The Psychology of Quality and More

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'One or more activities that take inputs, add value, and produce outputs' is a common definition. Or if you want a more authoritative definition, Juran defined 'process' as 'A process is a systematic series of actions directed towards the achievement of a goal'.

It seems simple, but is evidently not, as evidenced by the pain that seems to appear out of the woodwork whenever the word is mentioned.

The SIPOC model stands for Supplier--Input-->Process--Output-->Customer, showing the chain of events. Processes fit together end-to-end, where I am a supplier to my customers, who supply their customers, and so on. In fact it's a bit more complex than this, with networks rather than chains. Processes also nest, and any one process can contain more processes, so the whole business can be viewed as a single process.

Processes not only have SIPOC. They also have states, storage, interpersonal effects, measurable and unknowable factors

So, "Everything we do is a process." True, but this requires a mind-set that goes beyond the simple SIPOC view. Management processes, project processes, administrative processes, all look and work in very different ways.

What makes a successful process? That it meets or exceeds the needs of its stakeholders (i.e. those who have an interest in its inputs, operation and outputs). This can be summarized with the three Es of processes are: Effectiveness, Efficiency and Enjoyability. Briefly, effectiveness means meeting customer needs, effectiveness means meeting shareholder needs. We tend to miss the third stakeholder group: employees, who want enjoyable processes. But we tend to sacrifice the enjoyability of processes to get the last measurable cent of effectiveness and, particularly, efficiency savings. If the people working in the process are not happy, then customers will, in one way or another, suffer as a result.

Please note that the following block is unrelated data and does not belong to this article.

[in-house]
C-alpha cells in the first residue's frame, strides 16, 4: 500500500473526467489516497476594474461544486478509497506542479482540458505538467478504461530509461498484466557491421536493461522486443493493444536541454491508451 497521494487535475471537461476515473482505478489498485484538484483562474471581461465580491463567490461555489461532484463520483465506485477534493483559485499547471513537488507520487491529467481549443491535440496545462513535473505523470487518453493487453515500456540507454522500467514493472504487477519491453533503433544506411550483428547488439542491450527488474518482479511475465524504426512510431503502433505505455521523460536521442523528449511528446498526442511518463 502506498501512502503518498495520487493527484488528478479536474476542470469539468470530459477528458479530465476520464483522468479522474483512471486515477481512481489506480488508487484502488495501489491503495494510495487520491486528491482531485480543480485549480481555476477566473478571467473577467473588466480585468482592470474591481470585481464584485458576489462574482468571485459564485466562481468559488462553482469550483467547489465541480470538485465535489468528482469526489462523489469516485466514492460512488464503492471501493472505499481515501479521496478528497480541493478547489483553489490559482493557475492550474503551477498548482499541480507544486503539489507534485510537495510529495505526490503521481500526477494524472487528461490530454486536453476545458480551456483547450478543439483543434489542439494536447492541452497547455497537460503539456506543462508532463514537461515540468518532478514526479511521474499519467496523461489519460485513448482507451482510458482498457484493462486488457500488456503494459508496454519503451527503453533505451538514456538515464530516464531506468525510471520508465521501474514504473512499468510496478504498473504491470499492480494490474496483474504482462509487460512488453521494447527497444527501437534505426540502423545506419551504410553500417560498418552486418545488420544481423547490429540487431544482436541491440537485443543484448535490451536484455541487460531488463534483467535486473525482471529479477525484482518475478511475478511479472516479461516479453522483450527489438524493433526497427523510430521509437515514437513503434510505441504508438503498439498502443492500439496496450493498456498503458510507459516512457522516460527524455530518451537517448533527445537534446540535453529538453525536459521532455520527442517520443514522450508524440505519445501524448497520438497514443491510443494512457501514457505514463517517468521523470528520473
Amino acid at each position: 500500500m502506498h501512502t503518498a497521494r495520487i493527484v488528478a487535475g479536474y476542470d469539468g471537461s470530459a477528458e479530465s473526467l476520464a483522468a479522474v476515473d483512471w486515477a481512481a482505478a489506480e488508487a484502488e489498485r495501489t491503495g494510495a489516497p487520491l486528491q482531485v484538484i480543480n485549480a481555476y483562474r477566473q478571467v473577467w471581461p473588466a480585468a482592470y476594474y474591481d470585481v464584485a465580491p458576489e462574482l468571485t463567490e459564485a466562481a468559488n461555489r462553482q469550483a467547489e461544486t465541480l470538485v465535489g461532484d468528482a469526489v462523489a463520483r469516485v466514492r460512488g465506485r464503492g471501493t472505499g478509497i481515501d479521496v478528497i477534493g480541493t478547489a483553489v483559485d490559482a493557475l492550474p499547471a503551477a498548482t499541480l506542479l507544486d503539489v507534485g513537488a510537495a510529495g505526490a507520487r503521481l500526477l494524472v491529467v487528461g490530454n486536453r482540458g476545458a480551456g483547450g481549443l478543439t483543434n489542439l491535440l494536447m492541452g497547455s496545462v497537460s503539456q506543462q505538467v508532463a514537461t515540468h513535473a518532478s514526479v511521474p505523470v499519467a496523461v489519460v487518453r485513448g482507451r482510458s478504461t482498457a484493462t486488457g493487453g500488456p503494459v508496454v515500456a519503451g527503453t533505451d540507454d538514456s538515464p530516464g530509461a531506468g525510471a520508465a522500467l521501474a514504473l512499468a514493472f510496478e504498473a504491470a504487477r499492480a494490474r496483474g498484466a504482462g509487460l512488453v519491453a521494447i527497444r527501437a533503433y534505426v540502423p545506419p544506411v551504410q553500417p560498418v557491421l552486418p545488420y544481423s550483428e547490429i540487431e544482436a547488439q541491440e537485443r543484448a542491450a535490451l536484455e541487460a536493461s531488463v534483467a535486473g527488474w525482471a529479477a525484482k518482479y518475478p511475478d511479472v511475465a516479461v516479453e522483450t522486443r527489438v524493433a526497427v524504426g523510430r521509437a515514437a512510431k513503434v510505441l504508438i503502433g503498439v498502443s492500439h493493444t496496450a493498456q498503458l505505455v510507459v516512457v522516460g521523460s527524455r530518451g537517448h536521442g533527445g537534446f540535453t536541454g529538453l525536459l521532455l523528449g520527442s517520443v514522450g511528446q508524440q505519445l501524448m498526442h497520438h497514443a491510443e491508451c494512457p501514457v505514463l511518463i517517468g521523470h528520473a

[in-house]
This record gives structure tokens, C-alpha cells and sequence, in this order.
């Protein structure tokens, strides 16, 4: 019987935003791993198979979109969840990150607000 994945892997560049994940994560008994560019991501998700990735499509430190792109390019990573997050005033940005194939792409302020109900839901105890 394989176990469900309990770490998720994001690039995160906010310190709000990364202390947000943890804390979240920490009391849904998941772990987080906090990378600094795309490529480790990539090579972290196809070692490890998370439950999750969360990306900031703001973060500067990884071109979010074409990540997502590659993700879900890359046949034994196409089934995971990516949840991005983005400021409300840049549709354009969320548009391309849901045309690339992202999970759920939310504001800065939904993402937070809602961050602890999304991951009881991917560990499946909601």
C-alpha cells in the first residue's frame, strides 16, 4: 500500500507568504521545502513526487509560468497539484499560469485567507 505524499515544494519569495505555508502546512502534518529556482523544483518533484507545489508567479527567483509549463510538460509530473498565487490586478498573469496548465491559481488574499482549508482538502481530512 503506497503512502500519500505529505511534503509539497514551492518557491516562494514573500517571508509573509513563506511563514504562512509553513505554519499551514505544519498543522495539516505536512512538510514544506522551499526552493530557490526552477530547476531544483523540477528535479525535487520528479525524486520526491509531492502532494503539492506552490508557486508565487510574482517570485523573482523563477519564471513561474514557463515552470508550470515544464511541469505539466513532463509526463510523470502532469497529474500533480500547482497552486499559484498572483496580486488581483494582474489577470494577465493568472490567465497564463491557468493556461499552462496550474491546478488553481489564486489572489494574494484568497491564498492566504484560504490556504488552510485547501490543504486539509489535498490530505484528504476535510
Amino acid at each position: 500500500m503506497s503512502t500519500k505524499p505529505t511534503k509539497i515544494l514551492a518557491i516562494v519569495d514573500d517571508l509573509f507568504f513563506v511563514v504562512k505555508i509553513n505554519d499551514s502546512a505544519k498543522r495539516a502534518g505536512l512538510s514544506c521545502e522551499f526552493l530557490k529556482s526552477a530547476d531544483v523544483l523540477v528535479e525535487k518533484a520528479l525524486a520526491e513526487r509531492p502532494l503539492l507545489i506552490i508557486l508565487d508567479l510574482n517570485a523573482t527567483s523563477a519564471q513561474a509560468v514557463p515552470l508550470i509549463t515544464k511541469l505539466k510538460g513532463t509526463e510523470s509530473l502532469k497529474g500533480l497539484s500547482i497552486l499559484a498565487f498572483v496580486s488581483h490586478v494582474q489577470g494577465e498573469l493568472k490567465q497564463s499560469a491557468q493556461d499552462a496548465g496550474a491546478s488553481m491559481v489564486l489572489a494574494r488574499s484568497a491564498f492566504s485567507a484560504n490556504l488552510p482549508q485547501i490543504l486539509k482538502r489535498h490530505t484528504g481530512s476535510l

Also, never forget that processes as we perceive them are still models, which are very useful for understanding and communicating what goes on, but the 'map is not the territory', which means that flowcharts and other tools we use are not an exact (and sometimes are very inexact) representation of what does and should go on in reality.

It is one of the key tasks of the quality job to help people take ownership of their processes and optimize them for consistent delivery to all stakeholders.

See also:

Process Management, Joseph Juran

Toolbook chapter: Processes

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